An undergraduate education is about learning how to learn. An undergraduate degree in design is typically the prerequisite for employment as a designer. So, what is graduate design education for?
The parameters of design and design practice are continually changing. Recognition of design as a distinct practice happened only in the aftermath of the industrial revolution, and the move from a practice to a profession was an important innovation of the 20th Century. As a child of industrialization, design exists at the more recent end of the spectrum of professional practices in regard to formalized methods. The first conference on systematic and intuitive methods in engineering, industrial design, architecture and communications was held at Imperial College, London in 1962. With less than five decades of scholarship to draw upon, the field of design is still a work in progress. And there remains an ongoing debate concerning whether design knowledge constitutes a discipline, a field, or a science.
How we define design changes based on context. As a process, design is a means through which aesthetic, cultural, social, technical and economic potential is imagined and then translated into objects, environments and activities. It involves many different vocabularies, principles, and working methods. In addition, the profession is subject to cultural shifts, technological developments and broader economic and environmental pressures.
With these complex realities in mind, graduate-level design education is an important step in preparing professionals who possess characteristics, behaviors and mindsets that allow them to excel in unpredictable, fast-changing and ambiguous conditions. Designers should be trained to see their roles as catalysts for transformation and agents of change.
As such, they should be willing to critically examine current thinking and be prepared to revise and expand their understanding of research, development and design methods and practices. They should be intellectually curious; self-motivated and engaged with critical discourse. They should also be dedicated to transforming their career opportunities by addressing complex, open-ended questions across a range of scales relevant to the future of design in shaping everyday life in the 21st Century.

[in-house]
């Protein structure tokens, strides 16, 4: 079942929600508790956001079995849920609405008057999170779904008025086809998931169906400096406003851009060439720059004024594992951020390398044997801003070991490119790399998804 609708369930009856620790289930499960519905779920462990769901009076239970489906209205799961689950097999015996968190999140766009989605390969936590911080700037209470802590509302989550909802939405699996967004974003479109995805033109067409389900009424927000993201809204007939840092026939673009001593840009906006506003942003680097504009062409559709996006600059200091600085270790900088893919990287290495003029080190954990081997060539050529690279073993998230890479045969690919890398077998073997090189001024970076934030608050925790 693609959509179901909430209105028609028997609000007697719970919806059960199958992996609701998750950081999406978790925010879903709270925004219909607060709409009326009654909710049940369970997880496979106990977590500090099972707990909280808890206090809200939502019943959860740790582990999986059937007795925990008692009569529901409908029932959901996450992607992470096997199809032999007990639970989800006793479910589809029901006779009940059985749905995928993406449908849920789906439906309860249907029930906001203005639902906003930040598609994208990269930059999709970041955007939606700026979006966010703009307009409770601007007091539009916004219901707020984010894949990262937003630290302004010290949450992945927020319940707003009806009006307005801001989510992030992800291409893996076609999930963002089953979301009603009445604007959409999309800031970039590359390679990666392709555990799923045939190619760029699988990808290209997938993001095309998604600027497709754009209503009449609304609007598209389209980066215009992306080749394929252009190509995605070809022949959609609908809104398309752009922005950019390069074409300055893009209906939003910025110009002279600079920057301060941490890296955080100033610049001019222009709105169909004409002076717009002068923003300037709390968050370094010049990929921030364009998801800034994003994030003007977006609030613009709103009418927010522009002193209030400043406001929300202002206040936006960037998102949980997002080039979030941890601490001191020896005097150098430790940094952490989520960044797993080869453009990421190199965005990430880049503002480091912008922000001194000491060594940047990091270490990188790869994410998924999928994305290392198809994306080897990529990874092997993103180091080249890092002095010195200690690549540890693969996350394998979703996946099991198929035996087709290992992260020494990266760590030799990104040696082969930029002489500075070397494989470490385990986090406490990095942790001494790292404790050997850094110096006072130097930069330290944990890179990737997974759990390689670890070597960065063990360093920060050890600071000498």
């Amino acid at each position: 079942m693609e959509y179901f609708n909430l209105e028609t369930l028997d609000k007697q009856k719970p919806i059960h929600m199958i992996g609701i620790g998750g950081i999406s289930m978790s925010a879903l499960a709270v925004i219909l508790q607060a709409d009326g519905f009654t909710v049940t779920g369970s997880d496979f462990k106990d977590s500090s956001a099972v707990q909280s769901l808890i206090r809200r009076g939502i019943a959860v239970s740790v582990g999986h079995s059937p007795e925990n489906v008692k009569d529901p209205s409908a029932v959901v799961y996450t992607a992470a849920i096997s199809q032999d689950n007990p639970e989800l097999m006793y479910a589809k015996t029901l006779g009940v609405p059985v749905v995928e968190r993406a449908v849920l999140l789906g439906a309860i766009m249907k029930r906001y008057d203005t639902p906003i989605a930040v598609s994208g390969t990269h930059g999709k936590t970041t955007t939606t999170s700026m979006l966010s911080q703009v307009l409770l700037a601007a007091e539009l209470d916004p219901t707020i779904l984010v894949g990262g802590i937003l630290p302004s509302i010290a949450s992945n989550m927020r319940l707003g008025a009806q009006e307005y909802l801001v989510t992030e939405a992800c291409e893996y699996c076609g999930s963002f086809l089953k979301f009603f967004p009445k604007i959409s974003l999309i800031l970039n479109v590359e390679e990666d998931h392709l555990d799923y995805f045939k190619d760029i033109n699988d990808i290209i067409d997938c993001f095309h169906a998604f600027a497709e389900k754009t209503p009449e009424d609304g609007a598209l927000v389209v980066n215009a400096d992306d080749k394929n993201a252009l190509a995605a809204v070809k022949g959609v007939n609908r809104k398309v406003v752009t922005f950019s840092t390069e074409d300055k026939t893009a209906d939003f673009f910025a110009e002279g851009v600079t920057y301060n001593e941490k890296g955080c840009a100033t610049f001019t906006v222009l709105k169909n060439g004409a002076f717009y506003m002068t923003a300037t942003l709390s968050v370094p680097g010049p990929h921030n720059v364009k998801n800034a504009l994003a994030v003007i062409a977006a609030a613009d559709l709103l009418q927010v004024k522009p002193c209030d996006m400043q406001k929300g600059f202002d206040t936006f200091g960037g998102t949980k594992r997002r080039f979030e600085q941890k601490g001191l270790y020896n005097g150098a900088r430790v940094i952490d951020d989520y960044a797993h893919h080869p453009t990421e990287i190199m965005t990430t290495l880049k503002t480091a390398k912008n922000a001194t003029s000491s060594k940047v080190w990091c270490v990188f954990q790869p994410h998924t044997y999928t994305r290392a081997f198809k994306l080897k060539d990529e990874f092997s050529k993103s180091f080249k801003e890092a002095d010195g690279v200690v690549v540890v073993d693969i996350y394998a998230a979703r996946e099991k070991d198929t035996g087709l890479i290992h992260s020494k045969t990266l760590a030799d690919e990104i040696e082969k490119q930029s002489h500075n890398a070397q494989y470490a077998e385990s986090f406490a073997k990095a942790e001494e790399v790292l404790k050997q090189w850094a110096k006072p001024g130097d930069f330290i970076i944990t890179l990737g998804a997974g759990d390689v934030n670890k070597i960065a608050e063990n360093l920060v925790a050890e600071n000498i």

Graduate design education must also mirror current professional practice. For decades, design education has remained focused on providing students with study in a single discipline, despite the fact that, in actual practice, most designers work on teams combining skills from many disciplines to achieve their objectives.
Graduate programs should be restructured to emphasize this dynamic mix of cross-disciplinary collaboration and problem-based inquiry. The work undertaken should bring together working teams of graduate design students and professionals to engage complex social problems that require development of new knowledge and integrative design solutions. Students should also work collectively and in collaboration with a broader community of professionals and stakeholders. The model of the lone designer as hero should be consigned to the wastebasket of history.
Practical, productive, real-world engagement for graduate students is also key. Students need to be anchored in external problems, and expand from there to investigate their own solutions, contributions, and design practice. Acquired skills should be transferable to other situations and other problems—that is, they should be the basis of a productive design career. Thus the program of study is not just doing project work for a client, but a focused investigation of design history, theory, criticism; design planning and strategy; and design methods. Students must be able to relate to various design audiences and contexts; describe various critical perspectives on design; and employ appropriate methods for the study of design as a discipline and as a practice.
This educational mandate also requires new levels of preparation prior to graduate study. It is critical that candidates already have specialist skills that they want to integrate with those of others to deliver design solutions that work in specific cultural and economic contexts. Continuing directly from undergraduate to graduate education should be the exception, not the rule.
There is a growing recognition of the role of design in innovation, entrepreneurship, public service and policy-making. This drives the need for designers with an advanced education. It is critical that this education include those capabilities that will allow designers to perform at a strategic level in companies and organizations as leaders and innovators. Graduate education must, then, provide fit-for-purpose programs based on a comprehensive, cross-disciplinary approach that brings together students, faculty, and industry experts to address a complex problem by integrating multiple points of view, methodological approaches, and areas of expertise. That is what graduate education is for.